INTERNATIONAL DAY OF THE MIDWIFE- 5 MAY 2012
The word “midwife” literally translates to “With a Woman” from Latin, reflecting the practice of women seeking the assistance of other women close to them at the time of labor and childbirth. Midwives have therefore been part of the human experience since early civilization.
Up until the advent of modern midwifery in the 17th and 18th centuries when the first schools of midwifery training appeared in Europe, 20% of all births resulted in either maternal or infant death, with the most feared causes being hemorrhage and puerperal fever, or infection after childbirth. Today, there is very low maternal mortality in the developed world, thanks to the professionalization of midwifery in those countries. However, approximately 35,000 women, mostly in the developing countries of Africa and Asia, continue to suffer severe complications of childbirth daily, with about 900 deaths every day (The State of the World’s Midwifery 2011).
It is no coincidence that in most of sub-Saharan Africa, which has the highest rate of maternal and newborn deaths, only 40% of women have access to a professional midwife at the time of childbirth. In some countries that have been in conflict for long periods of time, only 6% to 10% have access to a trained midwife. There is a clear correlation between numbers of midwives and levels of maternal death and severe injuries like obstetric fistula.
Numerous studies show that quality midwifery services are a critical component in saving lives of women and newborns and also promote both the right of women to enjoy the highest state of health which is their birthright, and gender equity in society.
Societies that have reduced preventable maternal mortality and improved women’s access to better health and survival enjoy increased economic productivity and quality of life for all, in comparison to societies that continue to experience high levels of maternal mortality. In a recent analysis that AMREF carried out for 10 countries with high maternal mortality rates, only an average of 45% of professional midwifery posts were filled, and there was a total deficit of 30,000 midwives in just the 10 countries. It is very clear that MIDWIVES SAVE LIVES.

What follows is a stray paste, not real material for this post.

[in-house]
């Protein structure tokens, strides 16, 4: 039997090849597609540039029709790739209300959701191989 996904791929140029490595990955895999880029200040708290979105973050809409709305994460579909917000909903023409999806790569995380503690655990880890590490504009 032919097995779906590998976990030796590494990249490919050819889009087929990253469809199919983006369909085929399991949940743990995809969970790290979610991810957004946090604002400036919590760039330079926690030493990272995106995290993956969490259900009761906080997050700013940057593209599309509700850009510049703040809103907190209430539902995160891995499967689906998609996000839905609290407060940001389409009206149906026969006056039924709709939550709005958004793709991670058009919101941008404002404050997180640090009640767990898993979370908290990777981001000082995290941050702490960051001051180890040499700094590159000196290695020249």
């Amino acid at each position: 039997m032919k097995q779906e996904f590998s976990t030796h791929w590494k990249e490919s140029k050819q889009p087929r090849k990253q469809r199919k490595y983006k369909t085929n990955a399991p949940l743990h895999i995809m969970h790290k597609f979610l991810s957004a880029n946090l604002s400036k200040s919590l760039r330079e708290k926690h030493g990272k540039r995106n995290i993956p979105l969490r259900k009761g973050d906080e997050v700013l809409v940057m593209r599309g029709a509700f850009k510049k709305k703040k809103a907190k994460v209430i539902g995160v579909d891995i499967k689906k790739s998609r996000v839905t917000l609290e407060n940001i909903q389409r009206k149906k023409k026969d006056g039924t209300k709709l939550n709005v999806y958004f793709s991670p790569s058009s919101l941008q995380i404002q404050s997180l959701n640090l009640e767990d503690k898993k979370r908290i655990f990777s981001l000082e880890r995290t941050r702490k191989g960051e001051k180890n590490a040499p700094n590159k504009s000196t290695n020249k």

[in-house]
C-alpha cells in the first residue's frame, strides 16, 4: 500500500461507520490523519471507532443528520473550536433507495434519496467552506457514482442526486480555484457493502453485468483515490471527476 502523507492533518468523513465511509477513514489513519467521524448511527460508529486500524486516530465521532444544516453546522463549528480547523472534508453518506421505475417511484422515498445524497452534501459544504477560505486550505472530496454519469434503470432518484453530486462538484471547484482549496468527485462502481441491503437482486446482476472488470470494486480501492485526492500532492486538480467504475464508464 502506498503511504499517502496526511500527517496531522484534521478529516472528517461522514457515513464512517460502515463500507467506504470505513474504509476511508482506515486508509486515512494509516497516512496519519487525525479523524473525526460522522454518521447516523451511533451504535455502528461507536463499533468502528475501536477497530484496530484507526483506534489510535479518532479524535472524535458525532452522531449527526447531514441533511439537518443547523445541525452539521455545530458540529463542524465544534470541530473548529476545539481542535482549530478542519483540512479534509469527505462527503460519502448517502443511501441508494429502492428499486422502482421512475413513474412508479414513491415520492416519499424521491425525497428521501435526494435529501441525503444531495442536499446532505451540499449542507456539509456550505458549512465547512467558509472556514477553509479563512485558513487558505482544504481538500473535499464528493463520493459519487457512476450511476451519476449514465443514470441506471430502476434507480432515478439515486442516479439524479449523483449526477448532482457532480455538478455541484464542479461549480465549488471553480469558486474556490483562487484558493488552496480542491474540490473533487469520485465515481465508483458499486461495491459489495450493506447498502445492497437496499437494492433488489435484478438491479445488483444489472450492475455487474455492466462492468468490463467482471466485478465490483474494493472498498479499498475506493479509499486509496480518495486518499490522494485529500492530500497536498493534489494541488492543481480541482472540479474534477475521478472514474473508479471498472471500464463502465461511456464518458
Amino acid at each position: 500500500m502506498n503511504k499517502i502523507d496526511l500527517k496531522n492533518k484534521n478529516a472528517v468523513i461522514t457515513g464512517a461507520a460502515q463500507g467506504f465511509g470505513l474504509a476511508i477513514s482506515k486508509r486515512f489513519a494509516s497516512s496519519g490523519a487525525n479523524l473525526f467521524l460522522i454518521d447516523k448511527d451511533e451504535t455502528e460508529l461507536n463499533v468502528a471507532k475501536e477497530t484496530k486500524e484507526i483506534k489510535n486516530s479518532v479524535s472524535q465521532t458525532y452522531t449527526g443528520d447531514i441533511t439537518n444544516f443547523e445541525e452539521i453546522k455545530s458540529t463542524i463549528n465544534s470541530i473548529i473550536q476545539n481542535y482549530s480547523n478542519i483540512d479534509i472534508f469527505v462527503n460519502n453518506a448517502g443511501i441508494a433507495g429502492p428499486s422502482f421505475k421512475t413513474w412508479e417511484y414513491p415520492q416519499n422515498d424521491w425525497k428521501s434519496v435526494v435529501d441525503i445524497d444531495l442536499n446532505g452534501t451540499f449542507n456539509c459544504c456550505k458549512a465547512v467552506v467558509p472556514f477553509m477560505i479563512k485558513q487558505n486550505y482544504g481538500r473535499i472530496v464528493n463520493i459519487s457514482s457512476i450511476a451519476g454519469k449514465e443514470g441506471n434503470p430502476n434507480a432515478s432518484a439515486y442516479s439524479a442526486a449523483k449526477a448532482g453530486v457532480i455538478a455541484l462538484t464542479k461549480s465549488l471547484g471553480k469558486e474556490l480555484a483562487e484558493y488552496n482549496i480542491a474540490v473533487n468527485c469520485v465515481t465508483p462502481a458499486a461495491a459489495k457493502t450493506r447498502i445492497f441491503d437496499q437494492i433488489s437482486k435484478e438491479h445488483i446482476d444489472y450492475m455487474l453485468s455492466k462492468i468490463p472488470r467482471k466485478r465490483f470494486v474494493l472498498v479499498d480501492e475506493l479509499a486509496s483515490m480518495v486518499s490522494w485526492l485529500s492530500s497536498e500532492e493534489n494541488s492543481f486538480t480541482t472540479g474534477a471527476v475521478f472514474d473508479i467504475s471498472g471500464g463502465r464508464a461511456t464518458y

Midwives also provide vital care to healthy women by providing family planning, prevention and treatment of infections, nutrition counseling for pregnant women, care for newborns and ensuring that they are immunized. They are also helpful in reducing mother to child transmission of HIV, among other critical services. It is imperative that nations understand the vital connection between midwife availability and maternal and newborn survival, and focus on actions that reduce preventable maternal and newborn death. This could be done by increasing numbers of health personnel, with priority placed on rapidly increasing numbers of midwives to ensure that women receive high quality care before, during, and after pregnancy. On the international Day of the Midwife, the African Medical and Research Foundation (AMREF) is calling on African governments and their development partners, including the civilians themselves, to invest urgently in training midwives, with a goal to eliminate the lack of midwives that denies African mothers life saving services.
AMREF is contributing towards this goal through its ‘Stand Up for African Mothers’ campaign which aims to train 15,000 midwives by 2015 and help reduce maternal mortality by 25% in sub-Saharan Africa. AMREF is also nominating an African midwife, Esther Madudu, for the 2015 Nobel Peace Prize. AMREF wishes all midwives across the world a very happy International Day of the Midwife, and wishes to let them know that AMREF recognizes them as heroes in our communities.